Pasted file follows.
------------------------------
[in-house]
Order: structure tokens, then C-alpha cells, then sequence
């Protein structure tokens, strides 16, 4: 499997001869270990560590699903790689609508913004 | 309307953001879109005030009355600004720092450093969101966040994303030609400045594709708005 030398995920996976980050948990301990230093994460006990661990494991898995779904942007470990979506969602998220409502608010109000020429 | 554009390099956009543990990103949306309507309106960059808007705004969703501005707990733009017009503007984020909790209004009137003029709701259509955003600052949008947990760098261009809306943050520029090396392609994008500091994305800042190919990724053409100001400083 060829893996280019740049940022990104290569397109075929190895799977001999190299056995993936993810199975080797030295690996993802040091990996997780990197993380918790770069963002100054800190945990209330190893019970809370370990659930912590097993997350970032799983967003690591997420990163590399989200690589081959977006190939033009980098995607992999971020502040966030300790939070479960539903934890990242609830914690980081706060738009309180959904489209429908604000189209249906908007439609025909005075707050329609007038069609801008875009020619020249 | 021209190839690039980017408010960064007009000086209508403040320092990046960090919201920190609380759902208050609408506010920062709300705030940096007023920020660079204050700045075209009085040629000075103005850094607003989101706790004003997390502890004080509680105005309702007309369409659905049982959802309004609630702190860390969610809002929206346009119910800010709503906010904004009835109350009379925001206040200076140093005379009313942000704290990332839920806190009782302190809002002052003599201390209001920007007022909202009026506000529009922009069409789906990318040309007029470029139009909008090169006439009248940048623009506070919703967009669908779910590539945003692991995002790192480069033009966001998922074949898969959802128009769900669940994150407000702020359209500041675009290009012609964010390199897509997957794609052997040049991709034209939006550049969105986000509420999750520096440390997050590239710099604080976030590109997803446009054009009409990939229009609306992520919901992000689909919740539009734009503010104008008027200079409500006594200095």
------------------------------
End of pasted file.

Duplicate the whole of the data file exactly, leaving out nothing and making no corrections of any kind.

[in-house]
Order: structure tokens, then C-alpha cells, then sequence
């Protein structure tokens, strides 16, 4: 499997001869270990560590699903790689609508913004 | 309307953001879109005030009355600004720092450093969101966040994303030609400045594709708005 030398995920996976980050948990301990230093994460006990661990494991898995779904942007470990979506969602998220409502608010109000020429 | 554009390099956009543990990103949306309507309106960059808007705004969703501005707990733009017009503007984020909790209004009137003029709701259509955003600052949008947990760098261009809306943050520029090396392609994008500091994305800042190919990724053409100001400083 060829893996280019740049940022990104290569397109075929190895799977001999190299056995993936993810199975080797030295690996993802040091990996997780990197993380918790770069963002100054800190945990209330190893019970809370370990659930912590097993997350970032799983967003690591997420990163590399989200690589081959977006190939033009980098995607992999971020502040966030300790939070479960539903934890990242609830914690980081706060738009309180959904489209429908604000189209249906908007439609025909005075707050329609007038069609801008875009020619020249 | 021209190839690039980017408010960064007009000086209508403040320092990046960090919201920190609380759902208050609408506010920062709300705030940096007023920020660079204050700045075209009085040629000075103005850094607003989101706790004003997390502890004080509680105005309702007309369409659905049982959802309004609630702190860390969610809002929206346009119910800010709503906010904004009835109350009379925001206040200076140093005379009313942000704290990332839920806190009782302190809002002052003599201390209001920007007022909202009026506000529009922009069409789906990318040309007029470029139009909008090169006439009248940048623009506070919703967009669908779910590539945003692991995002790192480069033009966001998922074949898969959802128009769900669940994150407000702020359209500041675009290009012609964010390199897509997957794609052997040049991709034209939006550049969105986000509420999750520096440390997050590239710099604080976030590109997803446009054009009409990939229009609306992520919901992000689909919740539009734009503010104008008027200079409500006594200095």